NavList:
A Community Devoted to the Preservation and Practice of Celestial Navigation and Other Methods of Traditional Wayfinding
Re: Star to Star Distances taken on a Second Hand Sextant
From: Brad Morris
Date: 2019 Dec 6, 20:28 -0500
From: Brad Morris
Date: 2019 Dec 6, 20:28 -0500
In my previous statement on this topic, I indicated that, for arc calibration, one should get at least 6 observations against the datum. That should require a bit more explanation, no need to just take my word for it.
We are concerned with the accuracy of the arc, but first we must know the repeatability of the observations. Arc calibration, once found, is very straight forward to use. The concept is that we simply add an offset to the displayed value, realizing the true value.
Accuracy can be considered to be the mean of your observations. Total them up and divide by the number of observations. Let's suppose I am measuring 10 degrees. The first observation is 5°, then 6°, 14° and 15°. Well, surprise, the mean is 10° and therefore my sextant is accurate, right?
How about if I am measuring 10°, and the observations are 7.9, 8.1, 8.0. That's terrible accuracy, but much better repeatability. Is it a piece of junk? Which sextant would you prefer?
[Note that I exaggerated these values for clarity, in either case, I'd be sure to find a different sextant]
Consequently, we care about repeatability of the instrument more so than the absolute accuracy. We can correct for inaccuracy, but only if we are repeatable.
So how is repeatability determined? By the examination of multiple observations! Repeat the measurement, find multiple errors. Apply some statistical rigor, via standard deviation, and viola!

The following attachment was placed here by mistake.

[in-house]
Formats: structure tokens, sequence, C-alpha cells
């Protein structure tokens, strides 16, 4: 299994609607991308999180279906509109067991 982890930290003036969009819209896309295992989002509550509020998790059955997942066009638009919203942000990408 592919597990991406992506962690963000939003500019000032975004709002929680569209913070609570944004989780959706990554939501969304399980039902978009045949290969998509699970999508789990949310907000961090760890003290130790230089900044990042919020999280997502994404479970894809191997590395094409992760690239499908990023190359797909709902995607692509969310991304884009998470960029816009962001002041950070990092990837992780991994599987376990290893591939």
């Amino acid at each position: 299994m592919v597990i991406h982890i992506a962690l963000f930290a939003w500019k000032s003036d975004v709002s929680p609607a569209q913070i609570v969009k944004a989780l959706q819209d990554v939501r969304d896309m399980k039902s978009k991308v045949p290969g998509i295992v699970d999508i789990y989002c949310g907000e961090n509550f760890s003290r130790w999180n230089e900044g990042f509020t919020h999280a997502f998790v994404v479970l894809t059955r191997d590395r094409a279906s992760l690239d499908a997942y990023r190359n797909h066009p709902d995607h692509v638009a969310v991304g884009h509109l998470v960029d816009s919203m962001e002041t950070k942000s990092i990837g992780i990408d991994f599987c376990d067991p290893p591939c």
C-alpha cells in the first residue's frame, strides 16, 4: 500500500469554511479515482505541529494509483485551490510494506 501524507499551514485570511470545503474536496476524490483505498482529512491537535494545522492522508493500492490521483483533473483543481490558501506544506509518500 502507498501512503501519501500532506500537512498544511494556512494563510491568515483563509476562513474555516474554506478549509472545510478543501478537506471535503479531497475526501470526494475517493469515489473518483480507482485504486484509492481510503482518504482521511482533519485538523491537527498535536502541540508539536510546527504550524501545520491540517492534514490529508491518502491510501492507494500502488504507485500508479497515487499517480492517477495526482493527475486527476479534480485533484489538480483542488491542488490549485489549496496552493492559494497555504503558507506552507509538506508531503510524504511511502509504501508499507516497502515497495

Let us see how this would work out. Suppose, when the datum is 10°, I observe 5°,5°, 14° and 14°. The mean is 9.5°, so I should add 0.5° in this section of arc. So now my observations are 5.5°, 5.5°, 14.5° and 14.5°. That didn't help me much. Crappy repeatability means a crappy result.
Suppose I observed 9.1, 9.2, 9.0, 8.9. The mean is 9.05, an error of 0.95°. One can easily see the arc correction will have merit here.
So you read this far, and you think, "meh, so I'll take the readings". Think this through. You need 6 readings for each section of the arc you want an arc correction for. You should really get all of the arc sections done in the same night, so as to keep thermal variations to a minimum. That isn't a requirement, but for very tight results, you do want to minimize environmental factors. If you wanted every 10° of arc, for 90° of arc, that is a very strenuous 54 careful observations, one after the other until finished. I hope you are feeling peppy!
Brad
PS: I'm sure every sage navigator remembers the advice to only approach from one direction. But why? Repeatability. The root cause is the gear train and lost motion. Yet the result is poor repeatability of observation.
Join NavList
You can also join by posting. Your first on-topic post automatically makes you a member.